One of the surprises of visiting the Judd Foundation confronts the visitor at the entrance to the West Building of La Mansana de Chinati. Untitled (1965, 56 x 127 x 94cm) in brown enamel on hot rolled steel is positioned lengthwise relative to the doorway and at a distance of about fifteen feet. The so-called ‘floor box’ is carefully placed to be the first work viewed, and of course, it goes without saying that Donald Judd himself installed the work as well as the nine other ‘firsts’ which fill the space. Just beyond it, for example, there is the first floor box to contain a Fibonacci progression: Untitled (1964). And beside this yet another floor box that constitutes the first example in the artist’s corpus of materials subcontracted out to Bernstein Brothers Sheet Metal Specialties Incorporated: Untitled (1964). Evidently Judd had the brass sidewalls of the piece fabricated by the Bernstein Brothers while he and his father built the red enamel drip tray, which constitutes the tabletop.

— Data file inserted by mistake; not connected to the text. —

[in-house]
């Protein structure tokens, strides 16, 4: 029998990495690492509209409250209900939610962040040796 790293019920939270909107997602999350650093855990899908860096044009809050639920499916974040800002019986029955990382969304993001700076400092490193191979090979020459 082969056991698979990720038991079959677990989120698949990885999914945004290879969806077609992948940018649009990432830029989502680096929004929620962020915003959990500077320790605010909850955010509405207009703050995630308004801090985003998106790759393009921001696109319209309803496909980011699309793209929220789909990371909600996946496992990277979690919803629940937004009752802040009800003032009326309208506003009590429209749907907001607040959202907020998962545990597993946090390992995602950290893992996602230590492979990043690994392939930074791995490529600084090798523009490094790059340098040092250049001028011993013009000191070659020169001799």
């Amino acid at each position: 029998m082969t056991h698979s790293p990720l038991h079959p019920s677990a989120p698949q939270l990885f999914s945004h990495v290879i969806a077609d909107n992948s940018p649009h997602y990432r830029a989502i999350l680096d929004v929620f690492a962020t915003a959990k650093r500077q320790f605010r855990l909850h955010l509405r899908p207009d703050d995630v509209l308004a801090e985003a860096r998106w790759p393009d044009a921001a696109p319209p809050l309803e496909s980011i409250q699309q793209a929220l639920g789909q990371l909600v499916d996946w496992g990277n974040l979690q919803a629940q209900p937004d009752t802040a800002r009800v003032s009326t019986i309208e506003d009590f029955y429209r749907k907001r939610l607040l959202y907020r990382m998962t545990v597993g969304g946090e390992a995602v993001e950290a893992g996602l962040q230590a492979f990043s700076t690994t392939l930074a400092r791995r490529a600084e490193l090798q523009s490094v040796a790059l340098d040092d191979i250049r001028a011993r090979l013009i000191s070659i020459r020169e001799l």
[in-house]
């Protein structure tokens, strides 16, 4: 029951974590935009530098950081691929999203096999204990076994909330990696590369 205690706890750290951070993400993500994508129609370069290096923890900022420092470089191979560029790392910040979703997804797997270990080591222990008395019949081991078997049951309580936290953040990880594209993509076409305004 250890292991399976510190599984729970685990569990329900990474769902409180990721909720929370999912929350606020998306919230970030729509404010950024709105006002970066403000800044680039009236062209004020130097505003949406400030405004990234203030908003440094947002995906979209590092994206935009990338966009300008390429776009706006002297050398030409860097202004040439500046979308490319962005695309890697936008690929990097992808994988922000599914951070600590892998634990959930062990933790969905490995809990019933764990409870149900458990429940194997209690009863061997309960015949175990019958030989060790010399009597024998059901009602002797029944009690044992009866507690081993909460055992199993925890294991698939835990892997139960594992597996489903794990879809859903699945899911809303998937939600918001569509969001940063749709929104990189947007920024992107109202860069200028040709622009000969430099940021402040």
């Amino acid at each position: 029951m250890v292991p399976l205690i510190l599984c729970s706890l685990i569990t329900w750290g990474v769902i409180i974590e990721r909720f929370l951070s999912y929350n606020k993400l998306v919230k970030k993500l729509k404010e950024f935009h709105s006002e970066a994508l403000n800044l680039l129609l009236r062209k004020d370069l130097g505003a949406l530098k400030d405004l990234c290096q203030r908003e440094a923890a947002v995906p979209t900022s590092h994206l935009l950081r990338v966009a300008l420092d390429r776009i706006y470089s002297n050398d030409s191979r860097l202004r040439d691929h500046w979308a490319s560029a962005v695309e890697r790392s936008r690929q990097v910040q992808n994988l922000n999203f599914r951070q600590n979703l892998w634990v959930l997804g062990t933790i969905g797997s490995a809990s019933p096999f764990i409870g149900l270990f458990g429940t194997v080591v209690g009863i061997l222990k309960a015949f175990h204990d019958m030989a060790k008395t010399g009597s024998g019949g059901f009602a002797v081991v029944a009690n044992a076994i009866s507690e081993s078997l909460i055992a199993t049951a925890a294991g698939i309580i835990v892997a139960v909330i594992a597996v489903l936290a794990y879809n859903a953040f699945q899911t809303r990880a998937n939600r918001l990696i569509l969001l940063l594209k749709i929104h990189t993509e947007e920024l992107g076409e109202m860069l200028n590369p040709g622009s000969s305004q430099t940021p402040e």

In any case, with a high strip of windows on the wall opposite backlighting Untitled (1965), the momentary effect upon entering the building is of seeing in black and white. The staging is highly calculated to say the least, right down to the step up and back down to floor level necessary to cross the threshold from outside to inside. What strikes one as so curious about the work and its placement is how supremely unaesthetic it all is. I would not hesitate to characterize it even as an object to be disregarded and bypassed for other more interesting works—the red coloring of the two other floor boxes are both real temptations for the eye. The brown colour is the main motor here. In addition to making the work extremely difficult to see, one cannot help but condemn the artist for his poor choice of palette. The tabletop itself concentrates these problems. Unlike the sidewalls, which pick up the stable values of the concrete floor, and take on a uniform hue that one wants to call true to the material nature of the hot-rolled steel that Judd uses in this work for the first time, the horizontal surface of the recessed table top refuses to settle down into a homogenous brown. The high-gloss finish catches all manner of stray light. It is mottled and darkened by shadows, glare from the ceiling bounces off it, and, last but not least, it showcases a dazzling array of natural light that floods in from the opposite strip of windows. This play of shadow and light is supremely distracting and strikes one as not properly of the work. However, in contrast to the darkly shaded inside surface of the two-inch inset that frames the flat, it is clear that the mobile play of pink, blue, and white light is intentional. The rigidity and stability of the two inch rim quarantines the play of reflections, puts the incidental nature of reflection in specific tension with the intrinsic qualities of the brown surface coat, and even brings to a focus the possibility that looking at the table top is the work’s primary purpose. Despite the relative simplicity of Untitled (1965), especially in comparison to Judd’s earlier floor boxes, there is a complexity of effects that is not only dazzling, but which has gone completely unnoticed in the literature. One just cannot fail to note that there is a transparency that inheres in the light brown colouration, that the dark brown of the inside rim takes on the characteristics of an appliquéd strip, and that the coloured highlights take their place on the recessed surface of the tabletop as an illusionistic focal point. Untitled (1965) provides nothing less than an analytics of surface effects.